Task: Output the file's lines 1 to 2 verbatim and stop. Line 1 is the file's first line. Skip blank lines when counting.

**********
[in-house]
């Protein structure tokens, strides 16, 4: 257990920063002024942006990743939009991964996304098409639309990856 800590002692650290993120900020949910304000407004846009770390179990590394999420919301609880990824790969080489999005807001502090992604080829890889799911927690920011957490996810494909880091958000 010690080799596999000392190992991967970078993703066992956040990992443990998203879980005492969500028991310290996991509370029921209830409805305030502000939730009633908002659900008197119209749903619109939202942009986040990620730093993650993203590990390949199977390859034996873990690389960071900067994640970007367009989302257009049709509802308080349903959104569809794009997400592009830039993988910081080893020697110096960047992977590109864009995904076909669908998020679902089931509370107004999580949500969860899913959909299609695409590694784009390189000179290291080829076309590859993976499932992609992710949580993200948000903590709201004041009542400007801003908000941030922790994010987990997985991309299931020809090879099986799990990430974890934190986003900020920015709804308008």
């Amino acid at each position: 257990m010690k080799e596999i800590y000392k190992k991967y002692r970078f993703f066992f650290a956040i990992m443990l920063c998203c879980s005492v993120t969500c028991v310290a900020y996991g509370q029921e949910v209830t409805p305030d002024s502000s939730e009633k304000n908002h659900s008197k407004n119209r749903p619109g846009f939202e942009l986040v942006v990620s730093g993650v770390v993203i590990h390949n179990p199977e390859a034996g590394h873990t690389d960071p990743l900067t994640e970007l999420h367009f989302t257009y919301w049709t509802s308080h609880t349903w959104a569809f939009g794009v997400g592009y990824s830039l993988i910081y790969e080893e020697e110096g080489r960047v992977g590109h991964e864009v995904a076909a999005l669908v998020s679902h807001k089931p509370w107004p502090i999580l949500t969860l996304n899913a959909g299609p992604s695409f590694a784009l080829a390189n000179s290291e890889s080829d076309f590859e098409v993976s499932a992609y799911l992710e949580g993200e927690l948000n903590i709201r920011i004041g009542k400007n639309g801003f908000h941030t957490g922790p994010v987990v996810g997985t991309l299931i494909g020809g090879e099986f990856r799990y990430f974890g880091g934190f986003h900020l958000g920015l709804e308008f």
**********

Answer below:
[in-house]
């Protein structure tokens, strides 16, 4: 257990920063002024942006990743939009991964996304098409639309990856 800590002692650290993120900020949910304000407004846009770390179990590394999420919301609880990824790969080489999005807001502090992604080829890889799911927690920011957490996810494909880091958000 010690080799596999000392190992991967970078993703066992956040990992443990998203879980005492969500028991310290996991509370029921209830409805305030502000939730009633908002659900008197119209749903619109939202942009986040990620730093993650993203590990390949199977390859034996873990690389960071900067994640970007367009989302257009049709509802308080349903959104569809794009997400592009830039993988910081080893020697110096960047992977590109864009995904076909669908998020679902089931509370107004999580949500969860899913959909299609695409590694784009390189000179290291080829076309590859993976499932992609992710949580993200948000903590709201004041009542400007801003908000941030922790994010987990997985991309299931020809090879099986799990990430974890934190986003900020920015709804308008």